Wood is derived from woody plants, notably trees and also shrubs. Wood from the latter is only produced in small sizes, reducing the diversity of uses. It is the secondary xylem of a woody plant, but this is an approximation only: in the wider sense, wood may refer to other materials and tissues with comparable properties. Wood is a heterogeneous, hygroscopic, cellular and anisotropic material. Wood is composed of fibers of cellulose (40%–50%) and hemicellulose (15%–25%) held together by lignin (15%–30%). Of all the types of wood, Poplar and Willow are most commonly used for Ethanol Production.
Cassava or manioc (Manihot esculenta) is a woody shrub of the Euphorbiaceae that is extensively cultivated as an annual crop in tropical and subtropical regions for its edible starchy tuberous root, a major source of carbohydrate. The boiled cassava could be diluted to produce a drink called caxiri. Caxiri was often left to ferment for several days and even months. Alternatively chewing and fermentation of cassava gruel produced cauim, a mild alcoholic beverage, which is consumed in vast quantities. Another mild alcoholic beverage pajuaru was made by soaking stacked cassava pancakes in water for three days. This produces a starchy, brown, moldy lump that is then diluted.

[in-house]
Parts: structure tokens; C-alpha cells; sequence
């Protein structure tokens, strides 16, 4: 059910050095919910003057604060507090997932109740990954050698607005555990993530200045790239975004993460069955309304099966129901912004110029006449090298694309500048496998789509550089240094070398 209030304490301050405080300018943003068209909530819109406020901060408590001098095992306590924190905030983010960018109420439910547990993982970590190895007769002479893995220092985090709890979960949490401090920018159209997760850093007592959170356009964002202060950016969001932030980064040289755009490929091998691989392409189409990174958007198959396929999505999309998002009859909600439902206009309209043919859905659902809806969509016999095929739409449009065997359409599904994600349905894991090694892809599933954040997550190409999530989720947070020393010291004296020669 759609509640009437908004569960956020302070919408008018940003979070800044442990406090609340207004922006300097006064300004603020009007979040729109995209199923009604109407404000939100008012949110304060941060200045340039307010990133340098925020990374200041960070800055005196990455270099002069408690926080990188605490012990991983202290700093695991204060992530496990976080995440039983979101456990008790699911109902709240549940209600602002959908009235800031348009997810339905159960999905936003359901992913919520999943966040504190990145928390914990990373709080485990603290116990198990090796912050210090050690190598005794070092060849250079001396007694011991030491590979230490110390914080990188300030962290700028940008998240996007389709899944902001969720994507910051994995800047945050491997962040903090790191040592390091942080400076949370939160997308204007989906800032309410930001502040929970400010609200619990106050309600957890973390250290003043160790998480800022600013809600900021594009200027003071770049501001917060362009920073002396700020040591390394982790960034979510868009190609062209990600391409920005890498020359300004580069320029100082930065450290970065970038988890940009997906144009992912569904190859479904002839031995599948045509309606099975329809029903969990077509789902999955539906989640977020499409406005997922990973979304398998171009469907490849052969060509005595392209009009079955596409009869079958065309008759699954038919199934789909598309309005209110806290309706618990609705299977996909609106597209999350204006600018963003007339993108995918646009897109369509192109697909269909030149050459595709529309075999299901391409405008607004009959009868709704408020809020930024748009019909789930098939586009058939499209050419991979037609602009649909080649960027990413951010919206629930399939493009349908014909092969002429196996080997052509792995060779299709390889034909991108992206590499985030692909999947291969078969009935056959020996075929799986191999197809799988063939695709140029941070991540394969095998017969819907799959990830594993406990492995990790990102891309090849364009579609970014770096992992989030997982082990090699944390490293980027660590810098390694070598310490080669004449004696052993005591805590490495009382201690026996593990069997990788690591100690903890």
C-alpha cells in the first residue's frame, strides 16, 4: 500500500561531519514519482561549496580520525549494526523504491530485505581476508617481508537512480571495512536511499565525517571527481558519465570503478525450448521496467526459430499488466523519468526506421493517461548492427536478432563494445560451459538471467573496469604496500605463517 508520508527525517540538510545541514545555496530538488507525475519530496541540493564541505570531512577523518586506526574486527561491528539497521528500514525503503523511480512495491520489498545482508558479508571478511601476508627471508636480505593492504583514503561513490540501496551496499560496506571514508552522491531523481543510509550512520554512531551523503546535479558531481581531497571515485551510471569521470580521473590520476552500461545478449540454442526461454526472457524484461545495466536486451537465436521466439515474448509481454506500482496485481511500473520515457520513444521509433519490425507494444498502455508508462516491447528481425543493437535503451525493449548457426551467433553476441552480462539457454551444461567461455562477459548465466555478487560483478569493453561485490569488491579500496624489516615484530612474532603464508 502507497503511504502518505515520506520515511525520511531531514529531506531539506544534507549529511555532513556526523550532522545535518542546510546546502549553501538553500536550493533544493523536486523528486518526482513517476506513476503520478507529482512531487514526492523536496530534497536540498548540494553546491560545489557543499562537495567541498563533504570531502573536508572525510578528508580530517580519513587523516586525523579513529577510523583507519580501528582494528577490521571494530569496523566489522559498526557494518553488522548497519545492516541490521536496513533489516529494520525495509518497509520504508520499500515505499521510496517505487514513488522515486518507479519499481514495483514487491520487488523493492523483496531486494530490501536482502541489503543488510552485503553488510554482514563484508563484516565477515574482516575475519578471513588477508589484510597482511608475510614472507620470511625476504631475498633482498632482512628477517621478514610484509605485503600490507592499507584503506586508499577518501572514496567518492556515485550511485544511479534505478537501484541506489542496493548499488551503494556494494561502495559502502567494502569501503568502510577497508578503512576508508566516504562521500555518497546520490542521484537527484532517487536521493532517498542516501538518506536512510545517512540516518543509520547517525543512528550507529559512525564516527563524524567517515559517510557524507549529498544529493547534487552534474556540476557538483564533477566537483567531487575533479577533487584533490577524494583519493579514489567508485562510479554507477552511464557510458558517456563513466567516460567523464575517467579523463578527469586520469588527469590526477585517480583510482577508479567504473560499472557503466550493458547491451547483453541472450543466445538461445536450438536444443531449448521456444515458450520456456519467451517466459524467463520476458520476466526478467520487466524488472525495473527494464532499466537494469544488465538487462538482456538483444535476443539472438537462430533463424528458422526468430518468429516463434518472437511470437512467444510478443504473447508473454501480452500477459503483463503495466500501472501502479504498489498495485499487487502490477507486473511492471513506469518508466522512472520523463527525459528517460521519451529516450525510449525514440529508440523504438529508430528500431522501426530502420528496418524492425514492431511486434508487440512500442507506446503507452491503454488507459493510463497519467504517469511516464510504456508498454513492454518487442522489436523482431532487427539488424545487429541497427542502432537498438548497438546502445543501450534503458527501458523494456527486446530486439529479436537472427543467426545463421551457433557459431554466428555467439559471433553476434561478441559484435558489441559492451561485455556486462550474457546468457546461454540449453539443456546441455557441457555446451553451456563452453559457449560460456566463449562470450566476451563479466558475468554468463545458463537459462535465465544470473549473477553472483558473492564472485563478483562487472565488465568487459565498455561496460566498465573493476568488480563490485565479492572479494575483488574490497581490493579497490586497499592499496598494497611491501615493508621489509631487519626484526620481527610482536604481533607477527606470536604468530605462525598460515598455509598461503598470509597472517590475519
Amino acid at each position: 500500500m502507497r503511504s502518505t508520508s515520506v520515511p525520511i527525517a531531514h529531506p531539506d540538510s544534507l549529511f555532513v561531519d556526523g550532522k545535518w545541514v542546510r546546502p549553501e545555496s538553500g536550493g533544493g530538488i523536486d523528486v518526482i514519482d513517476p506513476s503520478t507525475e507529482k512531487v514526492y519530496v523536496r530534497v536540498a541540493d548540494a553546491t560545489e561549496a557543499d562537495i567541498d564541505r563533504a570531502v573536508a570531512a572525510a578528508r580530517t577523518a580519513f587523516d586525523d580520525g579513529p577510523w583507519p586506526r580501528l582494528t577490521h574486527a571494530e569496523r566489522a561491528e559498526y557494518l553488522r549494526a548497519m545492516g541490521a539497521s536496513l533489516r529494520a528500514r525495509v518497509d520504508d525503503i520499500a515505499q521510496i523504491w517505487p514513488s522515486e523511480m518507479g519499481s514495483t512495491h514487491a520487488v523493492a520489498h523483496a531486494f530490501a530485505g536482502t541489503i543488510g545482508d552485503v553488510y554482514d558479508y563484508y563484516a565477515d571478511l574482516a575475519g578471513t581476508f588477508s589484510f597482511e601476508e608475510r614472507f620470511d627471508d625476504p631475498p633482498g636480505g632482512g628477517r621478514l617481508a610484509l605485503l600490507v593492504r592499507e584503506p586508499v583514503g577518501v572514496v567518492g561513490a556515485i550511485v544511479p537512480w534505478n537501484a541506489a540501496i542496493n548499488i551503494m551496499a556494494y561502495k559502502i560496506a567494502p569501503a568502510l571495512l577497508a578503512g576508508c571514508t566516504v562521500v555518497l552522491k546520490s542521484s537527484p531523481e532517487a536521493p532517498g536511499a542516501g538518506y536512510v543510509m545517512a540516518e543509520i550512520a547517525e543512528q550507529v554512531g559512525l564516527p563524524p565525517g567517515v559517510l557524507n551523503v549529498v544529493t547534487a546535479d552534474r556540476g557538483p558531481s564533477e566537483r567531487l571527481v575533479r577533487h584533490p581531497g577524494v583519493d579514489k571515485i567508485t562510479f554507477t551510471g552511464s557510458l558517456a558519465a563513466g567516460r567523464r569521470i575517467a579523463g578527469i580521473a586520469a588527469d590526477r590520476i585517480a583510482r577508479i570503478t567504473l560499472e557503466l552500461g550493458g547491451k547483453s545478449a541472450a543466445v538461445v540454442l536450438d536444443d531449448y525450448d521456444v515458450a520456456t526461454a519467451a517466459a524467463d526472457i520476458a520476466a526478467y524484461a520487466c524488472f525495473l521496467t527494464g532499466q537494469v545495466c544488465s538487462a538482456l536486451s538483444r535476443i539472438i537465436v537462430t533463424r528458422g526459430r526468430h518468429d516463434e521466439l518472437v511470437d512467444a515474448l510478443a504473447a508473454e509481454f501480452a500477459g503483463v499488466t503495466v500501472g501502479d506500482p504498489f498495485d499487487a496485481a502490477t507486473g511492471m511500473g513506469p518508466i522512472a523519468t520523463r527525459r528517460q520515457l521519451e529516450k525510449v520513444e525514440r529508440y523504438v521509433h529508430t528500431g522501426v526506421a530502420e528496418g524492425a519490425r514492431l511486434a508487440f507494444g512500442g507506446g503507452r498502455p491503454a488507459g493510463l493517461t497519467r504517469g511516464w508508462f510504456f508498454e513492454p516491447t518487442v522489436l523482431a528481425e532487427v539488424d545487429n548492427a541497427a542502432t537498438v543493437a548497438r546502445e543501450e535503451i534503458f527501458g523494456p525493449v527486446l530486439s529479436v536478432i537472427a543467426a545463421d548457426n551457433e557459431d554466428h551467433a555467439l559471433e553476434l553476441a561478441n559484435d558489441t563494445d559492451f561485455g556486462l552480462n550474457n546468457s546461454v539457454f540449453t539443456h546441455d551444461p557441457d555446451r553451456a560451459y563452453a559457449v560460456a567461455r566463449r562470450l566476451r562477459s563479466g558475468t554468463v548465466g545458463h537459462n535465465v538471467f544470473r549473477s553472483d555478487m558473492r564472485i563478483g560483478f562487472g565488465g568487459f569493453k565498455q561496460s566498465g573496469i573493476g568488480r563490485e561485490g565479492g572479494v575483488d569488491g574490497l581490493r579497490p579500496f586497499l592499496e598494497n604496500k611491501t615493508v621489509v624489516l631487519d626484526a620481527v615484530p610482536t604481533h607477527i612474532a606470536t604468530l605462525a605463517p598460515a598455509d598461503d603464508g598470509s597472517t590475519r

Hemp is a common name for Cannabis and the name most used when this annual plant is grown for non-drug purposes. When grown for industrial purposes hemp is often called industrial hemp. Biofuels such as biodiesel and alcohol fuel can be made from the oils in hemp seeds and stalks and the fermentation of the plant as a whole respectively.
Kenaf (Hibiscus cannabinus) is a species of Hibiscus, probably native to southern Asia, though its exact natural origin is unknown. Other names include Bimli, Ambary, Ambari Hemp, Deccan Hemp, and Bimlipatum Jute. The name also applies to the fiber obtained from this plant. Kenaf is one of the allied fibers of jute and shows similar characteristics. The main uses of kenaf fiber are the manufacture of rope, twine, coarse cloth (similar to that made from jute) and paper. Because it is very fast-growing compared to most trees, kenaf is a promising alternative to wood pulp for paper making that could free valuable timber for other uses. Kenaf seeds yield a vegetable oil that, while considered inedible, is used for industrial purposes and as oil-lamp fuel.Emerging uses of kenaf fiber include engineered wood, insulation, and clothing-grade cloth, ethanol production.